For a city as ancient as Athens, it is surprisingly modern and contemporary, possibly only because of its undying and endearing determination to reinvent itself with time. Today, the years of difficult economic circumstances are overcome by the sheer grit of its entrepreneurial youth. Thus, it is impressive to see the city (especially the old city) dotted around with many pop-up restaurants, art galleries, guest houses, and creative businesses that have boosted the city's cultural vibe and achieved recognition as a Cultural Capital of Southern Europe.
In every nook and corner you encounter, creativity bursts through in the form of street art, placemaking, and the tastefully transformed heritage and derelict buildings. Unlike many cities, Athens gracefully adorns and exhibits the relics of layers of history juxtaposed in perfect harmony, from its 5th century Acropolis to its Neo-classical streets and buildings, its Ottoman churches, and the Acropolis Museum, it captures the past through design.
On a bright sunny day, as Athens' monochromatic hues blend the old, new and heritage architecture, the archaeological sites seamlessly repose to the buzz of this vibrant city. The existence of the several archaeological sites within the old city do not detract but provide a serene and calm oasis amidst the bustling everyday life.
Where the markets, streets, and public spaces take centre stage during the day, at dusk, it is the Parthenon, Acropolis, and many of the temples come to life. Beautifully lit, these glowing relics showcase the rich history and heritage of the city, and the views across Monastiraki Square are breathtaking. The public space is coming to life with evening buzz and soft festive lighting, but your eyes are drawn to the resplendent Acropolis, reminding of its glorious past.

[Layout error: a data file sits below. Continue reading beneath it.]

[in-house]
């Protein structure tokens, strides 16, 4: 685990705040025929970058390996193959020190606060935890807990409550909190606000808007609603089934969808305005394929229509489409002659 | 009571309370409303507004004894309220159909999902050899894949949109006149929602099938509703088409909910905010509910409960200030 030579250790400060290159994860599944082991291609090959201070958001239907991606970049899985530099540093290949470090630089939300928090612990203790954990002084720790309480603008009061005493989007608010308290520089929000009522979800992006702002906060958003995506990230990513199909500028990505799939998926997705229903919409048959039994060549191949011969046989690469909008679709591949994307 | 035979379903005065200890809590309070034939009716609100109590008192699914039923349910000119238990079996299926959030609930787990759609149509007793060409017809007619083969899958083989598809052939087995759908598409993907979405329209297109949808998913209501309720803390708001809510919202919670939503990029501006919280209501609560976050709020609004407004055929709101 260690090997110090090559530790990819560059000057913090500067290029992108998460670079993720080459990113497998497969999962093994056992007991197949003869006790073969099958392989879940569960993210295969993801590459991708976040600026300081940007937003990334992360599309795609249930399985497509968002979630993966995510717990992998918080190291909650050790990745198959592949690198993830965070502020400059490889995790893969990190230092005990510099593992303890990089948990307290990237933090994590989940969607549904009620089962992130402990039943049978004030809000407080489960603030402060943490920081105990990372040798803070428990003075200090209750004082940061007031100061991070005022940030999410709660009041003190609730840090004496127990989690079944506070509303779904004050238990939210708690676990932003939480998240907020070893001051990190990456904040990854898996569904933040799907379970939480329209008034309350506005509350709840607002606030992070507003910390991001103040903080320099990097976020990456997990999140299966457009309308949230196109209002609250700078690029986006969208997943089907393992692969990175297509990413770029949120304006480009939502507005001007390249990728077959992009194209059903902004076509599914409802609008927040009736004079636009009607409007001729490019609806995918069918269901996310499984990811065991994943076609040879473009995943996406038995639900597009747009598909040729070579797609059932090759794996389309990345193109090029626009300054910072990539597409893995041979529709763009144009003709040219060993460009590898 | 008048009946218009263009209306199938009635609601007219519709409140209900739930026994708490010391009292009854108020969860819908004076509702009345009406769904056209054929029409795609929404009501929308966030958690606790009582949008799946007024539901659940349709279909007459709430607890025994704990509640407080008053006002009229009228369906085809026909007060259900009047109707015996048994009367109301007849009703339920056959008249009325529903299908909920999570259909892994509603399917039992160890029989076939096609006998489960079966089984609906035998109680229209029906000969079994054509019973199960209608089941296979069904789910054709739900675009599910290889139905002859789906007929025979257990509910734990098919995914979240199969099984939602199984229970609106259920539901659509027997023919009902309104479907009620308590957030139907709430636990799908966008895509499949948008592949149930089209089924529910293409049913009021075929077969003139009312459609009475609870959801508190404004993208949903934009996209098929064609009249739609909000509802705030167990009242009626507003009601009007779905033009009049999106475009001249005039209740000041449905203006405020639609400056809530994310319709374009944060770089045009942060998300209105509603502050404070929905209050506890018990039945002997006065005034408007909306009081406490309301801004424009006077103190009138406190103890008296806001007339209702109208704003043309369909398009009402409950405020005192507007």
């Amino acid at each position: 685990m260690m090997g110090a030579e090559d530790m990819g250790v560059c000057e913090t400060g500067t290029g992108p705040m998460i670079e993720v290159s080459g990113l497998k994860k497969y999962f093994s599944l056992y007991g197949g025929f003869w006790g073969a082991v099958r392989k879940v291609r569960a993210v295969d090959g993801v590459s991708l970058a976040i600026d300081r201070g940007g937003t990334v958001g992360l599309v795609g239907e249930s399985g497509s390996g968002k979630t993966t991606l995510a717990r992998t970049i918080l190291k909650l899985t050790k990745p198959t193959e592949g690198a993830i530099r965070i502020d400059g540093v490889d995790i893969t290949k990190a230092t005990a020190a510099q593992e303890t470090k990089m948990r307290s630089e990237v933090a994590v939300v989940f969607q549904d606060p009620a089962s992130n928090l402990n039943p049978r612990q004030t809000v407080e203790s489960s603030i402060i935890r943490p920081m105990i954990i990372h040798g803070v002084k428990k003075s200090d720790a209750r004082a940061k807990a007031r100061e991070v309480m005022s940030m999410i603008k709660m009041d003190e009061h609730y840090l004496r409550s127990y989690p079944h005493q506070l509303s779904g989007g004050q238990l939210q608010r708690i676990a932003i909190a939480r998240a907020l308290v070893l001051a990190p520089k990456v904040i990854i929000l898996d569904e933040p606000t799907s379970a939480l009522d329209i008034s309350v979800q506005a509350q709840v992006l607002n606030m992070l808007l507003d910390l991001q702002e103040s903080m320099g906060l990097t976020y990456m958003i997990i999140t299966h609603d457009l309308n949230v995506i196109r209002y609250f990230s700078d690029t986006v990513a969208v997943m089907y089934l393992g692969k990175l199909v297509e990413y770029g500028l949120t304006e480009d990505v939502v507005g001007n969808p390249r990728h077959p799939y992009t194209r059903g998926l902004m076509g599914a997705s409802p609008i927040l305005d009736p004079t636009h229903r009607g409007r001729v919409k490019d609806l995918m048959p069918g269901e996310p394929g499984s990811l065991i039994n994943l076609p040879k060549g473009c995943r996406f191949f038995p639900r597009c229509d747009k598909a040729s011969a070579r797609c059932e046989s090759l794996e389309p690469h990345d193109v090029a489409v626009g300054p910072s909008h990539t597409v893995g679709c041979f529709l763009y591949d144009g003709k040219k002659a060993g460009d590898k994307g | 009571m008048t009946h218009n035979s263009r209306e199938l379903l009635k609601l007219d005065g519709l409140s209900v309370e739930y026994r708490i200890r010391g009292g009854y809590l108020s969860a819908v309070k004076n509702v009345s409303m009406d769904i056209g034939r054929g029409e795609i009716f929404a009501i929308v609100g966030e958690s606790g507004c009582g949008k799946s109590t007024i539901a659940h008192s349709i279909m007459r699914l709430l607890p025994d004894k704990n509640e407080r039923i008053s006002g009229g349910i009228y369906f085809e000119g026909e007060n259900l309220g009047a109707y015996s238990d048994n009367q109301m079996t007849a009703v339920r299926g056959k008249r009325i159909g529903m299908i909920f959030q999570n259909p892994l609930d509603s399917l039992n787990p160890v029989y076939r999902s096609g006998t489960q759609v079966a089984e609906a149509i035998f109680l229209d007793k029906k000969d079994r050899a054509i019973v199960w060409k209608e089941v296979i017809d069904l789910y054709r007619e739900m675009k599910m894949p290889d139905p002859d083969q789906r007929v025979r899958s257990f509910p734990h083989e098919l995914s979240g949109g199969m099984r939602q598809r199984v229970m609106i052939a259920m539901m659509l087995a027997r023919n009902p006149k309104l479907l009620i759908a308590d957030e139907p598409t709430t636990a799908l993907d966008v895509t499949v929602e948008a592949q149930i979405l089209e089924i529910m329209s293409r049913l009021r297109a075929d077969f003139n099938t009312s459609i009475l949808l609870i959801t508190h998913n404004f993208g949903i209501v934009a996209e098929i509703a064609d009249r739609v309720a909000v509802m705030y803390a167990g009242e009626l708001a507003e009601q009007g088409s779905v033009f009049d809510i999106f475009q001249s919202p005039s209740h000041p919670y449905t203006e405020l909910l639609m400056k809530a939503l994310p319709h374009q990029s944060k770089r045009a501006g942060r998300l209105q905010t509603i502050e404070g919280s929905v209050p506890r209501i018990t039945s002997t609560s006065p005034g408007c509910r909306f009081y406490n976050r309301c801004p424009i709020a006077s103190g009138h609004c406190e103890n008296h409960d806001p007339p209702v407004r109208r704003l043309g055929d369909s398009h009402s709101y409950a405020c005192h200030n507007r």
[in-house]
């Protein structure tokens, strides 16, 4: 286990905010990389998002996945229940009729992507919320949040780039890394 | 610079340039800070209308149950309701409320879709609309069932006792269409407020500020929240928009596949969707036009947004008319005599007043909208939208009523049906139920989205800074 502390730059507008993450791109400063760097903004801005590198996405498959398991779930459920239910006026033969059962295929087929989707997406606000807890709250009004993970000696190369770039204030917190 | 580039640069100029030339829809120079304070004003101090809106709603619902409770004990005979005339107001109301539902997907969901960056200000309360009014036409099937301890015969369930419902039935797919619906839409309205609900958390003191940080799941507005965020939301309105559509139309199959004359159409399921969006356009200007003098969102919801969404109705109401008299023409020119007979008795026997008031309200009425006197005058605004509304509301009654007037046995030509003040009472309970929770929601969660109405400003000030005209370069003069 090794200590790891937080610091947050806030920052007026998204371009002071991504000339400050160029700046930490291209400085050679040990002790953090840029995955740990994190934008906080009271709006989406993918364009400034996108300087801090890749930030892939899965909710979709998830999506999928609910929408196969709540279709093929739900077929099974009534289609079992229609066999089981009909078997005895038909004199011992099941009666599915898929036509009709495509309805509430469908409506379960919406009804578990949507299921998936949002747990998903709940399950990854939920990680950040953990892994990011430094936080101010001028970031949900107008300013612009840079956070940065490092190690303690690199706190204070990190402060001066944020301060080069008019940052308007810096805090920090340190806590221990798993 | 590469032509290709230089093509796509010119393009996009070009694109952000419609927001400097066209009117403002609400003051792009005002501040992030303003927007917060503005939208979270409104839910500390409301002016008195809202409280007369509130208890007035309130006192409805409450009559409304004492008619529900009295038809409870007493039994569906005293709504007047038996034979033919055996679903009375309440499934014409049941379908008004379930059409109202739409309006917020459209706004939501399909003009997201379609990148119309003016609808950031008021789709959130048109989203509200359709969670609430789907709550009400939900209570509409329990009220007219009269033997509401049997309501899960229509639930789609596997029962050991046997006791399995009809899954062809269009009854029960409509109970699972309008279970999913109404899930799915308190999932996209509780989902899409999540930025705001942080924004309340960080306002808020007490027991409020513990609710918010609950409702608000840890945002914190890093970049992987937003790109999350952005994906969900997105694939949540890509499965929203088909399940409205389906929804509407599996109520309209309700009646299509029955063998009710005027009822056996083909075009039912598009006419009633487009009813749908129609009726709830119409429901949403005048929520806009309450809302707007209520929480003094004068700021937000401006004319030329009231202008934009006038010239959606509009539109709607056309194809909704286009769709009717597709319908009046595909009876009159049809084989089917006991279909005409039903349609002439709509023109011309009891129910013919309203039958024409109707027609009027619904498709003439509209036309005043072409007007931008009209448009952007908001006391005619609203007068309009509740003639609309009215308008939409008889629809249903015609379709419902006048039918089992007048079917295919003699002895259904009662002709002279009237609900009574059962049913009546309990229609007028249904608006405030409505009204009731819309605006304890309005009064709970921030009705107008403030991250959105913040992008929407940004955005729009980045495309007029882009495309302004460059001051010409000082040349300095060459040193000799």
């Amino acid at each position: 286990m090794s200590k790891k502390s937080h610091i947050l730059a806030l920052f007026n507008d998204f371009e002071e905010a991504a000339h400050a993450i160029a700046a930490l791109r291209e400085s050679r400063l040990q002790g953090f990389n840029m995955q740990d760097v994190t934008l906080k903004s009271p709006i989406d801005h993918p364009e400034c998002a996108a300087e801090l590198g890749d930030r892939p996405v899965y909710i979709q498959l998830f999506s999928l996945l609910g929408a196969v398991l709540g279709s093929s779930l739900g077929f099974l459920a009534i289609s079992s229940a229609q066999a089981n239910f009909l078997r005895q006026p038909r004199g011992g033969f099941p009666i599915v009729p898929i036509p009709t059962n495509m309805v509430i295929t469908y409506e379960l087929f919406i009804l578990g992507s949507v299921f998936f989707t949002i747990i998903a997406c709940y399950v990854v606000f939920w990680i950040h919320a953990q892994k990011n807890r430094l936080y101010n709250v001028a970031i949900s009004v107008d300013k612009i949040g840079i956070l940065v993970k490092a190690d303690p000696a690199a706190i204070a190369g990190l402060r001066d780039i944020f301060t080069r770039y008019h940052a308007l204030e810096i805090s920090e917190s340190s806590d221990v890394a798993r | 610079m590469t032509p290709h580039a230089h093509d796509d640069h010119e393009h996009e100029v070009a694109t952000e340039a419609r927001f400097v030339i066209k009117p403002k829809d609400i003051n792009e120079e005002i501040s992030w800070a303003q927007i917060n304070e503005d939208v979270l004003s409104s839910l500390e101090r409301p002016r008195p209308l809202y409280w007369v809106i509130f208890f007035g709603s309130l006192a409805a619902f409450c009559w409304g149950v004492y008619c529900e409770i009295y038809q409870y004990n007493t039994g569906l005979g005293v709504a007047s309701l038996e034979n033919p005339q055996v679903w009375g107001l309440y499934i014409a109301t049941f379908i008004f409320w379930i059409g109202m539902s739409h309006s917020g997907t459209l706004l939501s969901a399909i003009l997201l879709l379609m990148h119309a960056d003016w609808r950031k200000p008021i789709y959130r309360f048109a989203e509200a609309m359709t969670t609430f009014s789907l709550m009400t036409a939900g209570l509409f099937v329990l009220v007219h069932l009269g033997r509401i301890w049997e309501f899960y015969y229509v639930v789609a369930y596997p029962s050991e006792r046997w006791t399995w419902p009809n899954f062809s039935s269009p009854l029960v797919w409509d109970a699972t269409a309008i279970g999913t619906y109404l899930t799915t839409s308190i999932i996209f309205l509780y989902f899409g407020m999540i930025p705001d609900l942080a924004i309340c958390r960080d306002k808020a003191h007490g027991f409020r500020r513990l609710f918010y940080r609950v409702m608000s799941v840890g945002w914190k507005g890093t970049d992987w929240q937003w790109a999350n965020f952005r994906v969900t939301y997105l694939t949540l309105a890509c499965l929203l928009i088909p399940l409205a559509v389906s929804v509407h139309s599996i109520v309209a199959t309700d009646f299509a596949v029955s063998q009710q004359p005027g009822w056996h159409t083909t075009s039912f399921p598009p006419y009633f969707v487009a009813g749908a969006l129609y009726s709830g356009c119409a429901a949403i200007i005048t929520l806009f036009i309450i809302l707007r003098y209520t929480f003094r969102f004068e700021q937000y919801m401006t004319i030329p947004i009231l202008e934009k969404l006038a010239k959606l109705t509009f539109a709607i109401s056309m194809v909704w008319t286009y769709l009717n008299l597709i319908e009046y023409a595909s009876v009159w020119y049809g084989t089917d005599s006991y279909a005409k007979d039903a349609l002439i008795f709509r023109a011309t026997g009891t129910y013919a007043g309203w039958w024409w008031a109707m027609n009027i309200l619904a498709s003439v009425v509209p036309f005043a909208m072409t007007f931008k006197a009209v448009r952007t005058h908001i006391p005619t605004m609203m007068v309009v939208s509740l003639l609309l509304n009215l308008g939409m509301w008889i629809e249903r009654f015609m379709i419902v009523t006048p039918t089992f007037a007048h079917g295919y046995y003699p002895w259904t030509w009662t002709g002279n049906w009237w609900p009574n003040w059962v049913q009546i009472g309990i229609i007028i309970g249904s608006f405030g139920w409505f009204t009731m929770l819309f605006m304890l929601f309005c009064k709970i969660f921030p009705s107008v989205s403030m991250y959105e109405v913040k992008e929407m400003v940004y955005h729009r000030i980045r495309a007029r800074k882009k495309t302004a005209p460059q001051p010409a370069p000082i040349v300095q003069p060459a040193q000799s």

I visit Athens with K+K; little K (then 5 yrs old) was amazed, excited, and thrilled to know how old this city is. Staying in Psiri, in the heart of one of the oldest and quirkiest neighbourhoods of Athens, was a glimpse into tides of change retrofitted and adapted to the historic street patterns and character. Once an area with local artisans working with leather, printing, and furniture, today, Psiri is undergoing a dramatic change with new hotels, restaurants and shops inserted in the crumbling buildings. Despite the transformation of the area (perhaps soft gentrification), of course in an Athenian way, Psiri has retained its edgy character. The murals of Psiri and views of Platia Iroon with restaurants spilling out in the public space from the terrace of our hotel was the first impression that beautifully summed up Athens' heart and soul. Sitting at the terrace, it felt as if we had entered a picture frame with the collage of grinning faces speaking to us.
As an urbanist, as much I enjoyed the strolls around the historic districts of Plaka and Psiri; appreciating Byzantine architecture along Ermou Street; capturing breathtaking views while walking up the hill to the Acropolis, and enjoying relaxing moments at the cafes; I was very keen to know what lies beyond this perfect experience.
Athens' growth into its hinterland over many decades is much less seamless, rather ad-hoc compared to its historical part, perhaps demonstrates characteristic of its circumstance, the need for housing in 1950- 60s. The emerging museum quarter along the corridor between Syntagma and Omonoia is symptomatic of city planning's inadequacies. The area serves as a transition from the old city to the outer neighbourhoods. The insensitive contemporary architecture sitting uncomfortably next to the Neo-Classical landmarks is strikingly in contrast to the cohesiveness of the inner core. Omonoia Square, one of the important urban public spaces in Athens, is an example of the insensitive and utilitarian urban interventions that have only degraded the space's historical and social value.
The lack of state-led urban planning and the surge in bottom-up urban initiatives through collaboration between the architects, artists and the residents does not go unnoticed. Athens is a compelling case of bottom-up placemaking and urbanism through public art, pop-up art galleries, cultural events, and the contemporary food scene; all highlight the young Athenians' collective conscious and resilience. The efforts of many agencies and individuals working collaboratively and generating public discourse about new ways of thinking and doing have successfully led to urban interventions that uplift the spaces and the residents' spirit to shape everyday life in their streets and neighbourhoods.
As one of the oldest cities on this planet, Athens is still thriving and bustling because of the Athenians. Despite its ills and problems, it has tremendous potential, which is - its people, place, culture and history, that defines its future.